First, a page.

THE RETIRIG MAYOR AND MAYORESS COUNCILLOR AND MRS ROBERT OWEN
THE RETIRIG MAYOR AND MAYORESS, COUNCILLOR AND MRS. ROBERT OWEN. By the time this issue of the Free Presö" reaches our Denbigh readers, z;1 Councillor Robert Owen, J.P., and Mrs Owen, will have retired from the position of Mayor and Mayoress of the borough, though the Council had made a strong effort to induce them to retain office another j'ear, although they felt it was expecting too much for them to do so. The retiring Mayor and Mayoress have indeed had two strenuous and exacting years of office, and they have laid the townspeople under great obligation to them for the way in which they have discharged the duties during two years of the country's crisis and when the de- mands from all quarters have been so great. The Mayor has certainly had a laborious and anxious term of office, not so much from the ordinary work of the Council or Magisterial Court, which, thanks to his tact, have worked smoothly and efficiently in all departments, but to the Council work have been added' many extra duties connected with the war which have fallen to his share, such as Chairman of the Tribunal, War Savings work, Coal and Food Control, Flag Days committee work, and many kindred schemes have brought demands upon time and entailed much personal labour. During the two years the Mayor has been present at every meeting of the Council; and during this year alone at Council and Council Com- mittee meetings, he made 71 at.. tendances for purely Council work alone. To a busy man immersed in the cares of a large business, such a sacrifice of time is very serious, and is a big contribution to the interests and well being of the town. The Council work has, under the Mayor's tactful and conciliatory guidance, been performed most har- moniously and successfully, and Borough affairs are in a prosperous condition, and the rates at the lowest point they can be expected, whilst the one outstanding special work- the new markets and public hall- have been opened during the year by the Mayor at a most notable and appropriate gathering. In offering our congratulations to. the retiring Mayor on his successful term of two years' mayoralty, we can testify that it is the opinion not only of the members of the Council, but of the ratepayers generally, that he has filled the office with efficiency, dignity and conscientiousness, and has handed down that office to his successor unsullied having in every way maintained the best traditions of the office and done houour alike to himself and the ancient borough he has so well served. In all hi 3 mayoral work he has had splendid support from the retiring Mayoress, and especially so, in those many spheres of war work and philanthrophic effort relating to our Ailiea and to, our own sailors and soldiers, which now engage the at- tention of our women, Mrs Owen, as Mayoress, has laboured incessantly. She has presided with conspicuous tact and success over the different committees and brought about the most splendid results. As Mayoress she has been strikingly successful and carried out all her duties in a benign, graceful, and dignified man- ner, for all of which the sincere and hearty thanks of the Council and the townspeople are due and arc readily tendered. The good work done by the retiring Mayoress during two eventful years will be long remem- bered and appreciated.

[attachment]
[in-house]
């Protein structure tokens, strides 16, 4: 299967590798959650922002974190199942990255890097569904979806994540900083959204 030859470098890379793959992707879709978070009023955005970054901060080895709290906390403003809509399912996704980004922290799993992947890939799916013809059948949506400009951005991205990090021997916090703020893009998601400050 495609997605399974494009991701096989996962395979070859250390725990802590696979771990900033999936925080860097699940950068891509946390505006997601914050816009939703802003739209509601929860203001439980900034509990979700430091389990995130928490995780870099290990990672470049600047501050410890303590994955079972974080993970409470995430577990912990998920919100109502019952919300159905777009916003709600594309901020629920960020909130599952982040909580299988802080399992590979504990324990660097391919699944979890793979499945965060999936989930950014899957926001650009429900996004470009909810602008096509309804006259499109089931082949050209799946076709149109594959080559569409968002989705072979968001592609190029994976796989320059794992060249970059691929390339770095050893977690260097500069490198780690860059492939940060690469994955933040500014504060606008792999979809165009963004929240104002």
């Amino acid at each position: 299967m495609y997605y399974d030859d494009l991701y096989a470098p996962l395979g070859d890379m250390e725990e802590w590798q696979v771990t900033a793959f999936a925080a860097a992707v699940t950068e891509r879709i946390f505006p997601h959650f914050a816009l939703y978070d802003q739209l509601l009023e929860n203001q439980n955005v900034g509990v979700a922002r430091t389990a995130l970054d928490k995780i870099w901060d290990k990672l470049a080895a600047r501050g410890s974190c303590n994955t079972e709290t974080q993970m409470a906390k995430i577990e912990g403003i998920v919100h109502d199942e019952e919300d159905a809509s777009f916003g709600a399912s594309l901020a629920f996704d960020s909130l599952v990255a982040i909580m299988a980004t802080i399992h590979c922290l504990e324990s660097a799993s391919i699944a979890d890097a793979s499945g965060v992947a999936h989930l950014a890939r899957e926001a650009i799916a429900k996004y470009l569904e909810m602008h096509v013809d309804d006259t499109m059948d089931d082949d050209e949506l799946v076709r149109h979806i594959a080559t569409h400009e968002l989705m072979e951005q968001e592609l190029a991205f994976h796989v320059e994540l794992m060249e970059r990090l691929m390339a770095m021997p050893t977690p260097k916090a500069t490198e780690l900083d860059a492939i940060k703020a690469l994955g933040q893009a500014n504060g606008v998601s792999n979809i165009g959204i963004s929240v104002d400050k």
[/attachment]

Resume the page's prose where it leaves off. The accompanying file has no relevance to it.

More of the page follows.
At to-day's Bo ongh Police Conrt, Wit liam Jones, farmer. Nant-y.gsrieg, Bylcbau, admitted not having two latrps hawing white lfgho on the front of bis trap CD October 21th, saying that he had not ex- peoted to be out after the lighting time. a Sapt Woollam said that the police bad repeatedly foamed drivers to comply with fcfee regulation*—Fined 10i.
ur Denbigh Council Meeting